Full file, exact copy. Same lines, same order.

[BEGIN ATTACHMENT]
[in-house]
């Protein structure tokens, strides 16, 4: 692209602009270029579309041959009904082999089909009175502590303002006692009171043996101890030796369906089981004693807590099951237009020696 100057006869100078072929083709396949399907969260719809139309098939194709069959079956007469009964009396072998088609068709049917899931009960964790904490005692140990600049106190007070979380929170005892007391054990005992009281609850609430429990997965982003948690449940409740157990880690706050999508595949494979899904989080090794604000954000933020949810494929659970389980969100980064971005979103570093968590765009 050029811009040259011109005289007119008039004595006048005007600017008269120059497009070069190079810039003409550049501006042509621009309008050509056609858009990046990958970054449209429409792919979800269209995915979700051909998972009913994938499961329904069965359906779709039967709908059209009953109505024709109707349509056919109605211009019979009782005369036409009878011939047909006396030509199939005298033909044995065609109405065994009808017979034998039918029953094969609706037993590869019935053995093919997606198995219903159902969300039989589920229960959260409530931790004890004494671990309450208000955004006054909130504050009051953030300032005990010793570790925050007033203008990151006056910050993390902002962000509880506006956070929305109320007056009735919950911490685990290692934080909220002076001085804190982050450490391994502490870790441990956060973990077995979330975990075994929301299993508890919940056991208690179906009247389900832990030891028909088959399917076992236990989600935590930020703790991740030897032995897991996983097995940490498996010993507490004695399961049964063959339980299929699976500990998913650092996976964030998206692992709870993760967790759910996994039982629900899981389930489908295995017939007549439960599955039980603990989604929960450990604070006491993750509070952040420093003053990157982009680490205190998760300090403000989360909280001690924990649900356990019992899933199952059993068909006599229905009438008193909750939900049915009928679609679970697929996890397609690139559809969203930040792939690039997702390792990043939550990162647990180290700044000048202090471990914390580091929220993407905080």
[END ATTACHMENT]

[in-house]
């Protein structure tokens, strides 16, 4: 692209602009270029579309041959009904082999089909009175502590303002006692009171043996101890030796369906089981004693807590099951237009020696 100057006869100078072929083709396949399907969260719809139309098939194709069959079956007469009964009396072998088609068709049917899931009960964790904490005692140990600049106190007070979380929170005892007391054990005992009281609850609430429990997965982003948690449940409740157990880690706050999508595949494979899904989080090794604000954000933020949810494929659970389980969100980064971005979103570093968590765009 050029811009040259011109005289007119008039004595006048005007600017008269120059497009070069190079810039003409550049501006042509621009309008050509056609858009990046990958970054449209429409792919979800269209995915979700051909998972009913994938499961329904069965359906779709039967709908059209009953109505024709109707349509056919109605211009019979009782005369036409009878011939047909006396030509199939005298033909044995065609109405065994009808017979034998039918029953094969609706037993590869019935053995093919997606198995219903159902969300039989589920229960959260409530931790004890004494671990309450208000955004006054909130504050009051953030300032005990010793570790925050007033203008990151006056910050993390902002962000509880506006956070929305109320007056009735919950911490685990290692934080909220002076001085804190982050450490391994502490870790441990956060973990077995979330975990075994929301299993508890919940056991208690179906009247389900832990030891028909088959399917076992236990989600935590930020703790991740030897032995897991996983097995940490498996010993507490004695399961049964063959339980299929699976500990998913650092996976964030998206692992709870993760967790759910996994039982629900899981389930489908295995017939007549439960599955039980603990989604929960450990604070006491993750509070952040420093003053990157982009680490205190998760300090403000989360909280001690924990649900356990019992899933199952059993068909006599229905009438008193909750939900049915009928679609679970697929996890397609690139559809969203930040792939690039997702390792990043939550990162647990180290700044000048202090471990914390580091929220993407905080």